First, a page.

126. The method of any one of claims 119-123, wherein the kappa receptor agonist is Salvinorin A.
127. The method of claim 126, wherein the initial dose of Salvinorin A is between 5 and 200 ug/administration.
128. The method of any one of claims 126-127, wherein the maximum dose of Salvinorum A is at least 5000 ug/administration.
129. The method of any one of claims 126-128, wherein the Salvinorin A is administered transmucosally.
130. The method of any one of claims 126-129, wherein the Salvinorum A is administered as a slow-release formulation.
131. The method of claim 130, wherein the Salvinorum A is administered over a period two to six hours in duration.
132. The method of any one of claims 119-131, wherein a peptide-based kappa receptor agonist and a non-peptide-based kappa receptor agonist are administered substantially simultaneously.
133. The method of any one of claims 119-131, wherein a peptide-based kappa receptor agonist and a non-peptide-based kappa receptor agonist are administered sequentially.
134. The method of any one of claims 119-133, wherein the condition is pain, a mood disorder, an eating disorder, an anxiety disorder, a motivational problem, a substance abuse disorder, or insufficient motivation or performance.
135. The method of any one of claims 119-133, wherein the condition is pain that is expected to occur in the future; a chronic pain syndrome; or acute pain.
136. The method of any one of claims 119-133, wherein the condition is pain expected to occur due to a future operation; pain expected to occur due to future physical exertion; fibromyalgia; chronic fatigue syndrome; chronic back pain; chronic headaches; shingles; reflex sympathetic dystrophy; neuropathy; inflammatory pain; or chronic cancer pain.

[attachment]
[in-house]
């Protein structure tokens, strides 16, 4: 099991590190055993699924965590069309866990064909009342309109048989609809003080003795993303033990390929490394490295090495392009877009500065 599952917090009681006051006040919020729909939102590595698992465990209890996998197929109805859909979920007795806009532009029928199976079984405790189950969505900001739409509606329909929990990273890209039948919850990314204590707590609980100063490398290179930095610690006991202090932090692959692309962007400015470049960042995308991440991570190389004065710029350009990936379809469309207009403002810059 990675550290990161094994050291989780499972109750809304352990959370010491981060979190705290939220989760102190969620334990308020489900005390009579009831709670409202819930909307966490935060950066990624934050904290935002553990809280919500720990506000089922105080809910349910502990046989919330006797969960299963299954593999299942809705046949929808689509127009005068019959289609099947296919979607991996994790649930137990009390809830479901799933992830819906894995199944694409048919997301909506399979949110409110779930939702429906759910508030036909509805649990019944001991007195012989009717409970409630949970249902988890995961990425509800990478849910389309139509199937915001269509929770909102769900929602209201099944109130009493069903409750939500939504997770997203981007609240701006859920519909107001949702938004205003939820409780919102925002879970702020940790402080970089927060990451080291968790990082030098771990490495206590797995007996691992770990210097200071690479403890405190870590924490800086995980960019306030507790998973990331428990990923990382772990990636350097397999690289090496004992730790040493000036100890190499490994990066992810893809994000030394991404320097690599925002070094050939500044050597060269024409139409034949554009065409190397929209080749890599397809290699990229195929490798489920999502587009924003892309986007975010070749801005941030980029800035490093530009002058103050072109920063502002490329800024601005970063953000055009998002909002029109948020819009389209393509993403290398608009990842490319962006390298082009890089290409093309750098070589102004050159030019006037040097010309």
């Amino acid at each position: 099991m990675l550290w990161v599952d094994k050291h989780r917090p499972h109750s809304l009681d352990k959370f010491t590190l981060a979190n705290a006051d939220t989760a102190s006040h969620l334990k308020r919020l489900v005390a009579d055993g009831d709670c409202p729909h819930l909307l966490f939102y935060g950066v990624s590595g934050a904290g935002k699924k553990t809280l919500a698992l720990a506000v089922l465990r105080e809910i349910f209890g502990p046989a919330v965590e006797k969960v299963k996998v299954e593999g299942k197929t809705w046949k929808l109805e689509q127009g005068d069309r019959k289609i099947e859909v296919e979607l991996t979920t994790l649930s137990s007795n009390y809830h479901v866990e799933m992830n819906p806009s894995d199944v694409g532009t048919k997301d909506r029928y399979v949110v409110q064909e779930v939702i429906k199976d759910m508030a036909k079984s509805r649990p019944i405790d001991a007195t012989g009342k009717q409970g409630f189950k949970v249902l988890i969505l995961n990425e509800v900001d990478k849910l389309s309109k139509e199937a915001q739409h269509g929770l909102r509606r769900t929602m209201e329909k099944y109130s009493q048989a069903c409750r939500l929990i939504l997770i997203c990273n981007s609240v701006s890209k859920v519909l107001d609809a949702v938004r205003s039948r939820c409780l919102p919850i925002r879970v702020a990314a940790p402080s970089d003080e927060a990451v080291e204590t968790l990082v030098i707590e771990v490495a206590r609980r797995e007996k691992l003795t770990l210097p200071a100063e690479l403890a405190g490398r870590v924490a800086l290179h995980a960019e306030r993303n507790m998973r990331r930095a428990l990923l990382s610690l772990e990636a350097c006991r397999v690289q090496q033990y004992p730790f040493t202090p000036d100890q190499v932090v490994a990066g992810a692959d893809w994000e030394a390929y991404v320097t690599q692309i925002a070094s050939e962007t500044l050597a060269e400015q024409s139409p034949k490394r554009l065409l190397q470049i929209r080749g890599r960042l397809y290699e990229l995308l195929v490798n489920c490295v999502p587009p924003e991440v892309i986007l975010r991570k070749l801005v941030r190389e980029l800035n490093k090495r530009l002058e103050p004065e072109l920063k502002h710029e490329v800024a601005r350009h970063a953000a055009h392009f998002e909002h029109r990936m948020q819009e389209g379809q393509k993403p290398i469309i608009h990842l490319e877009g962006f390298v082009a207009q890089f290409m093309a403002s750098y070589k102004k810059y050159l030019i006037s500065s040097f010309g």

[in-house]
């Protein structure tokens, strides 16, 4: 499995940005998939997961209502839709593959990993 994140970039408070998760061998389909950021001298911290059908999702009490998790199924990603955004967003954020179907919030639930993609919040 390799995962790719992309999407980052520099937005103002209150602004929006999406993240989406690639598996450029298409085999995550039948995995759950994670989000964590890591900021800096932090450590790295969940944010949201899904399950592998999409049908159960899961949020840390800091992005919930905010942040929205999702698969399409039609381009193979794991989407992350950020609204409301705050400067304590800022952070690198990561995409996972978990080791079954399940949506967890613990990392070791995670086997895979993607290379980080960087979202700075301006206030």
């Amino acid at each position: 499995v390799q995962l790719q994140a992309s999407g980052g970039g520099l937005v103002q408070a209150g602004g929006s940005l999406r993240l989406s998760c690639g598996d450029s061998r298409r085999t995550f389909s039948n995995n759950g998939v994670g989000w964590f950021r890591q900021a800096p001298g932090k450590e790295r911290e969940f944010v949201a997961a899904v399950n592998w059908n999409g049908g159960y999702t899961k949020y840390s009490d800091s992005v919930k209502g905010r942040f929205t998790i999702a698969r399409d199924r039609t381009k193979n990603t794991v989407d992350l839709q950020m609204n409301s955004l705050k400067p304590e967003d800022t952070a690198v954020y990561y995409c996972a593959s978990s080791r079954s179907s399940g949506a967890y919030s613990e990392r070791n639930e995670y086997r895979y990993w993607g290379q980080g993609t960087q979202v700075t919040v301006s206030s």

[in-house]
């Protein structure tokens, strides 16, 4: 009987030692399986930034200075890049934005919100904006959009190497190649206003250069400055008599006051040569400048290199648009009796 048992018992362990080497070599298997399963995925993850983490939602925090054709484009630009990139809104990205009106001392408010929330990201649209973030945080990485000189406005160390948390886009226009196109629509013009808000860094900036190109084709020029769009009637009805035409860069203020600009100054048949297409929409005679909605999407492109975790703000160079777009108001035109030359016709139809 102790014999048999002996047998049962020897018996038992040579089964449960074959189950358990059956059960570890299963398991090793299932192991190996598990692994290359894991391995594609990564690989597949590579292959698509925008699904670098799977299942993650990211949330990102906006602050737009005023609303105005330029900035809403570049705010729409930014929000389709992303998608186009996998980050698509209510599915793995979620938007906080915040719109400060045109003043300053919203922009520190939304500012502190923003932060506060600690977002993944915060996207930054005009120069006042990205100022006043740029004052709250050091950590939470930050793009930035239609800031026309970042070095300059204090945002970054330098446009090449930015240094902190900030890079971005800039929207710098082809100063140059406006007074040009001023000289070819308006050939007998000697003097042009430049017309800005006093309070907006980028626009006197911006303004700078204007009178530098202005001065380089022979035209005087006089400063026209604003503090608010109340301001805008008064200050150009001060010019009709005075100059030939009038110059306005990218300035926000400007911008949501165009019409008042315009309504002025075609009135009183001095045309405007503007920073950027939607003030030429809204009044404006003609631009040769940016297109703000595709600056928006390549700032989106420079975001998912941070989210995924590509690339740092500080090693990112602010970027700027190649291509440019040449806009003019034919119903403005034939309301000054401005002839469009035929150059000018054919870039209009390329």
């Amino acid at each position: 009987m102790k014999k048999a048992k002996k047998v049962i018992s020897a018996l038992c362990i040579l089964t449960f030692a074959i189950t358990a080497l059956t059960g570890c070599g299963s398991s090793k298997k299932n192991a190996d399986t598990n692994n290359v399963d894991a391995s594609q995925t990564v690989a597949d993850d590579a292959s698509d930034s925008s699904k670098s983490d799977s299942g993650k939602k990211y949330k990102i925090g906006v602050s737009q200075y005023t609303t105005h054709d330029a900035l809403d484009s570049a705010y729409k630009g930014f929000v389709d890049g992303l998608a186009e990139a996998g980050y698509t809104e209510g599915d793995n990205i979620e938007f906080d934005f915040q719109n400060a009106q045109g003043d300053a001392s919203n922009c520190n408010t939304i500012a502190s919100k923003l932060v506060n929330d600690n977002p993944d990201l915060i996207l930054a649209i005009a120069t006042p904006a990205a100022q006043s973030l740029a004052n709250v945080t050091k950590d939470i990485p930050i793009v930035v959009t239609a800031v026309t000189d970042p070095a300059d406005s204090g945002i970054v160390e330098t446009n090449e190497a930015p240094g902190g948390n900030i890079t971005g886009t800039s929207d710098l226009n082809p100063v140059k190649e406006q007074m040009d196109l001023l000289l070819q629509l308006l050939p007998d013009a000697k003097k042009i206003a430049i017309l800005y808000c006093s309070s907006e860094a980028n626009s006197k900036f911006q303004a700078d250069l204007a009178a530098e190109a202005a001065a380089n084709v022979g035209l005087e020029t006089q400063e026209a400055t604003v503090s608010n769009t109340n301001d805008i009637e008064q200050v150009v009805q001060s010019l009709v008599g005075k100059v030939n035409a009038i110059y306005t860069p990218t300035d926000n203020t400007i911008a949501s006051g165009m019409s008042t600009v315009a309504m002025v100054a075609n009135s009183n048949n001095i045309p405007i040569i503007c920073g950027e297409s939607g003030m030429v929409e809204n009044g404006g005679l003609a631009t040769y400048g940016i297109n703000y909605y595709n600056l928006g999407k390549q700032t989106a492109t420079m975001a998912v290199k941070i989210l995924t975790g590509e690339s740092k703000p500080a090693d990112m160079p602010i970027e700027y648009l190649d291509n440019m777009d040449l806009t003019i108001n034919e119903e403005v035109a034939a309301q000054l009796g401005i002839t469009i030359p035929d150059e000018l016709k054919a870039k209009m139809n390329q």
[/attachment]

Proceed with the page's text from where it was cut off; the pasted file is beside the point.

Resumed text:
137. The method of any one of claims 119-133, wherein the condition is a major depressive disorder; post traumatic depression; a temporary depressed mood; a manic-depressive disorder; a dysthymic disorder; a generalized mood disorder; anhedonia; or non-organic sexual dysfunction.
138. The method of any one of claims 119-133, wherein the condition is overeating; obesity; anorexia; or bulimia.
139. The method of any one of claims 119-133, wherein the condition is a generalized anxiety state; a panic disorder; Tourette's Syndrome; a hysteria sleep disorder; or a breathing-related sleep disorder.
140. The method of any one of claims 119-133, wherein the condition is a lack of motivation due to learning or memory problems.